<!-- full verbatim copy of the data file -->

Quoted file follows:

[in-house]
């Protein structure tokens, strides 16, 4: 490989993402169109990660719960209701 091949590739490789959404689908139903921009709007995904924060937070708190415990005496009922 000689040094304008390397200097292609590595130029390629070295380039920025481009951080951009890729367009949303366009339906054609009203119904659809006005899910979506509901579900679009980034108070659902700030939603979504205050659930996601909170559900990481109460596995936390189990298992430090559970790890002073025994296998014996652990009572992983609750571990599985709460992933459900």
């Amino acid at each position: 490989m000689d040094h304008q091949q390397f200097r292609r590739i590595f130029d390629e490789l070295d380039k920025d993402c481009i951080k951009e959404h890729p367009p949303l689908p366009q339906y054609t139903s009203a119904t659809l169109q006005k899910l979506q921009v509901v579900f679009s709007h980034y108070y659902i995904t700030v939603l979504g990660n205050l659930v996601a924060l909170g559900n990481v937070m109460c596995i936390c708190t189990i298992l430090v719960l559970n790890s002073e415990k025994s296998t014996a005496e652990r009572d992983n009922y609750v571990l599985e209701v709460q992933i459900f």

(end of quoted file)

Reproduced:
[in-house]
């Protein structure tokens, strides 16, 4: 490989993402169109990660719960209701 091949590739490789959404689908139903921009709007995904924060937070708190415990005496009922 000689040094304008390397200097292609590595130029390629070295380039920025481009951080951009890729367009949303366009339906054609009203119904659809006005899910979506509901579900679009980034108070659902700030939603979504205050659930996601909170559900990481109460596995936390189990298992430090559970790890002073025994296998014996652990009572992983609750571990599985709460992933459900």
């Amino acid at each position: 490989m000689d040094h304008q091949q390397f200097r292609r590739i590595f130029d390629e490789l070295d380039k920025d993402c481009i951080k951009e959404h890729p367009p949303l689908p366009q339906y054609t139903s009203a119904t659809l169109q006005k899910l979506q921009v509901v579900f679009s709007h980034y108070y659902i995904t700030v939603l979504g990660n205050l659930v996601a924060l909170g559900n990481v937070m109460c596995i936390c708190t189990i298992l430090v719960l559970n790890s002073e415990k025994s296998t014996a005496e652990r009572d992983n009922y609750v571990l599985e209701v709460q992933i459900f």